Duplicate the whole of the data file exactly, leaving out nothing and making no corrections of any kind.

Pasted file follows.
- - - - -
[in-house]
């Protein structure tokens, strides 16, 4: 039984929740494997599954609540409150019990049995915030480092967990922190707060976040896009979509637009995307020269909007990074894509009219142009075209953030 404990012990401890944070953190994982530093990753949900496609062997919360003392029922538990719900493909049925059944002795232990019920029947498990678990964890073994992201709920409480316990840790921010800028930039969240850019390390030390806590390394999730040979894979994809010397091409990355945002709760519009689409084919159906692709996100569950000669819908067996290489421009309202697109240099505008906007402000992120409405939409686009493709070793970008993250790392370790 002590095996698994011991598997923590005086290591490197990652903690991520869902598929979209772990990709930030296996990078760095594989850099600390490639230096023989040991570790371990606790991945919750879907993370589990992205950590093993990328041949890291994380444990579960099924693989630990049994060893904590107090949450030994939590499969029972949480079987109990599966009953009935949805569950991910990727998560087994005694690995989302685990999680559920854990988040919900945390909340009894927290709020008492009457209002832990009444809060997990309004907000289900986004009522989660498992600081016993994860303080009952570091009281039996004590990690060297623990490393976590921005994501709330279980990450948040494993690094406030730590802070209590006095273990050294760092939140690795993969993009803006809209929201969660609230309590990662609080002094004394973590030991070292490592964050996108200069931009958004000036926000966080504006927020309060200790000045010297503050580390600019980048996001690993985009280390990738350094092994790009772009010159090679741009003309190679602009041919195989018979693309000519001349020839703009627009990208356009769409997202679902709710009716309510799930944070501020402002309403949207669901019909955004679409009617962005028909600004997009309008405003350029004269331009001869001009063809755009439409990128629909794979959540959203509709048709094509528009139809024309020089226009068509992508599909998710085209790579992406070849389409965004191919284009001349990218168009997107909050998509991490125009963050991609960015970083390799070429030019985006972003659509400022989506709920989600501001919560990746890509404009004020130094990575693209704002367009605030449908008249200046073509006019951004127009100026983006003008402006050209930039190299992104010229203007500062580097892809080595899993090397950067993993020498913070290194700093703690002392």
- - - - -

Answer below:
[in-house]
């Protein structure tokens, strides 16, 4: 039984929740494997599954609540409150019990049995915030480092967990922190707060976040896009979509637009995307020269909007990074894509009219142009075209953030 404990012990401890944070953190994982530093990753949900496609062997919360003392029922538990719900493909049925059944002795232990019920029947498990678990964890073994992201709920409480316990840790921010800028930039969240850019390390030390806590390394999730040979894979994809010397091409990355945002709760519009689409084919159906692709996100569950000669819908067996290489421009309202697109240099505008906007402000992120409405939409686009493709070793970008993250790392370790 002590095996698994011991598997923590005086290591490197990652903690991520869902598929979209772990990709930030296996990078760095594989850099600390490639230096023989040991570790371990606790991945919750879907993370589990992205950590093993990328041949890291994380444990579960099924693989630990049994060893904590107090949450030994939590499969029972949480079987109990599966009953009935949805569950991910990727998560087994005694690995989302685990999680559920854990988040919900945390909340009894927290709020008492009457209002832990009444809060997990309004907000289900986004009522989660498992600081016993994860303080009952570091009281039996004590990690060297623990490393976590921005994501709330279980990450948040494993690094406030730590802070209590006095273990050294760092939140690795993969993009803006809209929201969660609230309590990662609080002094004394973590030991070292490592964050996108200069931009958004000036926000966080504006927020309060200790000045010297503050580390600019980048996001690993985009280390990738350094092994790009772009010159090679741009003309190679602009041919195989018979693309000519001349020839703009627009990208356009769409997202679902709710009716309510799930944070501020402002309403949207669901019909955004679409009617962005028909600004997009309008405003350029004269331009001869001009063809755009439409990128629909794979959540959203509709048709094509528009139809024309020089226009068509992508599909998710085209790579992406070849389409965004191919284009001349990218168009997107909050998509991490125009963050991609960015970083390799070429030019985006972003659509400022989506709920989600501001919560990746890509404009004020130094990575693209704002367009605030449908008249200046073509006019951004127009100026983006003008402006050209930039190299992104010229203007500062580097892809080595899993090397950067993993020498913070290194700093703690002392």